We woke up 5 hours later, shocked at the nerve of our bodies to betray us in such a manner. We decided to take quick showers, slap on some baffs and makeup and go eat peppersoup since swimming on a Friday evening was akin to begging for an audience of round bellied middle-aged men cheering at all the free, fresh booty.
We finally left home at 7pm feeling brave and already almost-tasting the pepper water with fresh point and kill. We got to ‘oja’ and the nightmare began!
The bikemen that took us to the market that was in the heart of the town and the only place where you could get transportation everywhere within the state should have warned us that they had started their Friday night grooving earlier than usual. Initially they drove carefully to put us in the place of false security and as we were approaching the market started driving like they’d promised Baba some heads. I had only just recovered from my first bike accident and bb tucked away in purse I screamed at the bike man. I had never been out at night on my own or with chicks but my friends had insisted we ditch the men and have a ladies night out and I could hear the gods chuckling in silent mirth.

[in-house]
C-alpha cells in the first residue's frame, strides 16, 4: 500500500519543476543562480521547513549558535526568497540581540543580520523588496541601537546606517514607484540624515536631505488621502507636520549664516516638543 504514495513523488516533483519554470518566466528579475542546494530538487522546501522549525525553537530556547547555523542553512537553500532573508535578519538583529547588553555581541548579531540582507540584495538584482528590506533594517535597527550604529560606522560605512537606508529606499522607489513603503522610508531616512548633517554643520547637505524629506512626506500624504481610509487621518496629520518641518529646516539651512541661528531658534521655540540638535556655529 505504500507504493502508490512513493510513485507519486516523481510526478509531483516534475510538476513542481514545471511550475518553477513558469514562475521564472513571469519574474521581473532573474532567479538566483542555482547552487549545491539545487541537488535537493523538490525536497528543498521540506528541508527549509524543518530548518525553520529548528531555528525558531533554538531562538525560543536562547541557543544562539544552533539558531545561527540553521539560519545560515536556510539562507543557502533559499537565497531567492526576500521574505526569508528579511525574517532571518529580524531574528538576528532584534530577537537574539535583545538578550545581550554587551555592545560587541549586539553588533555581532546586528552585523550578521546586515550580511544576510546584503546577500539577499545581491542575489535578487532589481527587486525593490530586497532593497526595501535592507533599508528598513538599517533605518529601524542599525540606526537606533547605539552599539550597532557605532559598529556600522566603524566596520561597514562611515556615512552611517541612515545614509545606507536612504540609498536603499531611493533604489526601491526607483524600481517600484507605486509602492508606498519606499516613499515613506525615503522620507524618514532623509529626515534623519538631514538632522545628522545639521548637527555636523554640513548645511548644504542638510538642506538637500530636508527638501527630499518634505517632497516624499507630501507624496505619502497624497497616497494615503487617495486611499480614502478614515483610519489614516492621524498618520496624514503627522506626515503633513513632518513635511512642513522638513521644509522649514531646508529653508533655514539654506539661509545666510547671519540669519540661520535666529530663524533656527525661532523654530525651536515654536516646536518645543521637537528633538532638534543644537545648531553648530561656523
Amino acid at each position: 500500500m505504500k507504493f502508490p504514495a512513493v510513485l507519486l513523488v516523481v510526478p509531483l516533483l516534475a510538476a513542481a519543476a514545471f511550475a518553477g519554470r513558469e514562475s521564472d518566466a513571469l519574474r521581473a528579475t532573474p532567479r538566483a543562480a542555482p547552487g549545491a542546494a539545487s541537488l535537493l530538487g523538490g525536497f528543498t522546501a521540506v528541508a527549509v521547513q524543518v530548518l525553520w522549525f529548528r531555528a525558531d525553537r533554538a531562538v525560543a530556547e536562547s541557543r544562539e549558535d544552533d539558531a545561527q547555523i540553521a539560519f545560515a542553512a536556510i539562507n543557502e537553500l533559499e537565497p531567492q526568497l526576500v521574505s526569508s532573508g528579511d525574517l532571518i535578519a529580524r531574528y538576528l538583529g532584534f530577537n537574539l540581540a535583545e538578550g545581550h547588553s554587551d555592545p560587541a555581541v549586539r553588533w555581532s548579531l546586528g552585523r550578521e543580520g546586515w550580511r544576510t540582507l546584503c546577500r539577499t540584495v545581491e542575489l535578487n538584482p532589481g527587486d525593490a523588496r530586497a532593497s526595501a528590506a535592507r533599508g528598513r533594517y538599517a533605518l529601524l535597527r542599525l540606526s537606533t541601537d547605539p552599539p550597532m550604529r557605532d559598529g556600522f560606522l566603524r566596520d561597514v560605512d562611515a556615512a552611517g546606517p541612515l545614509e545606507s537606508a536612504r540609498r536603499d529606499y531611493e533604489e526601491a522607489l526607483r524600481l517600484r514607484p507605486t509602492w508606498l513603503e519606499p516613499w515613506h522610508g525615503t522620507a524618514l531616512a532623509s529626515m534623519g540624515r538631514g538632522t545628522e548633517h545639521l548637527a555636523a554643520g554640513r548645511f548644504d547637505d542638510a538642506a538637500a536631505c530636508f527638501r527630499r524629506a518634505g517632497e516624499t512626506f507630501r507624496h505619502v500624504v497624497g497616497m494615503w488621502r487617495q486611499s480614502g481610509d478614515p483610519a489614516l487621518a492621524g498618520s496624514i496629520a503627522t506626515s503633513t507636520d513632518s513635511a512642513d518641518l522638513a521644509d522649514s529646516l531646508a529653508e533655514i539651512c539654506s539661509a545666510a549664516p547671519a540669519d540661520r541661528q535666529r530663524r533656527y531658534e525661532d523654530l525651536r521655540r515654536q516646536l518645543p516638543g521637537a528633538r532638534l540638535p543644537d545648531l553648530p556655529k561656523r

My bike guy after almost killing me twice parked behind a reversing car and the driver of the car shouted that his brakes were awry, I still haven’t perfected the art of jumping off bikes as I’m still quite a novice with this means of transportation so it was a little split-second riot of people shouting, anticipating disaster, the bike guy trying desperately to maneuver the situation and me not really sure whether to stay put or jump off, all I knew was I didn’t wanna be a statistic another time around.